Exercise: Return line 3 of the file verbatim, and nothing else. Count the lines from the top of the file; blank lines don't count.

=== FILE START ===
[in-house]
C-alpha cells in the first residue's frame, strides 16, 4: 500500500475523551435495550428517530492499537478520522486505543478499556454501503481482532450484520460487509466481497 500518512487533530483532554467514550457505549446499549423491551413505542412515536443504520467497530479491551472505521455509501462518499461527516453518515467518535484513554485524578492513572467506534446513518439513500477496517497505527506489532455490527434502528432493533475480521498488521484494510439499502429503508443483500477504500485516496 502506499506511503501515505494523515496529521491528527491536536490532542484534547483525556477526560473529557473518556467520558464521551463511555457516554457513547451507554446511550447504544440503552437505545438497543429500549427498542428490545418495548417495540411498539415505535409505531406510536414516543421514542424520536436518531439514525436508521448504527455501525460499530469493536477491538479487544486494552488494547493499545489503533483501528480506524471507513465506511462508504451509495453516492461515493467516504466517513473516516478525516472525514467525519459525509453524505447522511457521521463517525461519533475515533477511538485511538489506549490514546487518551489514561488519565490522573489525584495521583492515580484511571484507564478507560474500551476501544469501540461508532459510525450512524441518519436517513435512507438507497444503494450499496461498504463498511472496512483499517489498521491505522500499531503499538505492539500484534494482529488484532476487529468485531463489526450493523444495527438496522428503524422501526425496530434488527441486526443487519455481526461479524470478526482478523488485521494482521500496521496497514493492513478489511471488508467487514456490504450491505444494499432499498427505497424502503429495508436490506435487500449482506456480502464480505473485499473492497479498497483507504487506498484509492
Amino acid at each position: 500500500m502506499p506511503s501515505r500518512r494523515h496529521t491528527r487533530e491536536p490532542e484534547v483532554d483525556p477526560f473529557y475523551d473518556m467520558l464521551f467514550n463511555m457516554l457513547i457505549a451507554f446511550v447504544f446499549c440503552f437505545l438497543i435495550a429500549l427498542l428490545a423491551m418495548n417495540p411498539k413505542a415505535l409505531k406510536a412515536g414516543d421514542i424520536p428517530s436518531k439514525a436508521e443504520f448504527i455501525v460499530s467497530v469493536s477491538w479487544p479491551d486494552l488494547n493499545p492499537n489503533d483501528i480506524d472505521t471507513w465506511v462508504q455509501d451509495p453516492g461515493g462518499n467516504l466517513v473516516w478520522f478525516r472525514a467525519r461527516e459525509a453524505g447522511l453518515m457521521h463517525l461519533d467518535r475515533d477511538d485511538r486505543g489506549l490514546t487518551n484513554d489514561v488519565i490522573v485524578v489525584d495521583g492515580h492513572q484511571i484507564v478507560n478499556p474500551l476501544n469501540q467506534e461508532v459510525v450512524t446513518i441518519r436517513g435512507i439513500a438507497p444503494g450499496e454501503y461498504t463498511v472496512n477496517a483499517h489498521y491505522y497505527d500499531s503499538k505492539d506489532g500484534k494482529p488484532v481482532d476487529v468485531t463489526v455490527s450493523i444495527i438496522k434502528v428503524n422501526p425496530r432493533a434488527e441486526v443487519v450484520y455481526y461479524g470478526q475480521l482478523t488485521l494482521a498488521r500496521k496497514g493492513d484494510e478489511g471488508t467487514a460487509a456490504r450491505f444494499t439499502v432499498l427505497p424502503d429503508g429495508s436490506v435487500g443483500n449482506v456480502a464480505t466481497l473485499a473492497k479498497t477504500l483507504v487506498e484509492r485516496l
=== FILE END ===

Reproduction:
Amino acid at each position: 500500500m502506499p506511503s501515505r500518512r494523515h496529521t491528527r487533530e491536536p490532542e484534547v483532554d483525556p477526560f473529557y475523551d473518556m467520558l464521551f467514550n463511555m457516554l457513547i457505549a451507554f446511550v447504544f446499549c440503552f437505545l438497543i435495550a429500549l427498542l428490545a423491551m418495548n417495540p411498539k413505542a415505535l409505531k406510536a412515536g414516543d421514542i424520536p428517530s436518531k439514525a436508521e443504520f448504527i455501525v460499530s467497530v469493536s477491538w479487544p479491551d486494552l488494547n493499545p492499537n489503533d483501528i480506524d472505521t471507513w465506511v462508504q455509501d451509495p453516492g461515493g462518499n467516504l466517513v473516516w478520522f478525516r472525514a467525519r461527516e459525509a453524505g447522511l453518515m457521521h463517525l461519533d467518535r475515533d477511538d485511538r486505543g489506549l490514546t487518551n484513554d489514561v488519565i490522573v485524578v489525584d495521583g492515580h492513572q484511571i484507564v478507560n478499556p474500551l476501544n469501540q467506534e461508532v459510525v450512524t446513518i441518519r436517513g435512507i439513500a438507497p444503494g450499496e454501503y461498504t463498511v472496512n477496517a483499517h489498521y491505522y497505527d500499531s503499538k505492539d506489532g500484534k494482529p488484532v481482532d476487529v468485531t463489526v455490527s450493523i444495527i438496522k434502528v428503524n422501526p425496530r432493533a434488527e441486526v443487519v450484520y455481526y461479524g470478526q475480521l482478523t488485521l494482521a498488521r500496521k496497514g493492513d484494510e478489511g471488508t467487514a460487509a456490504r450491505f444494499t439499502v432499498l427505497p424502503d429503508g429495508s436490506v435487500g443483500n449482506v456480502a464480505t466481497l473485499a473492497k479498497t477504500l483507504v487506498e484509492r485516496l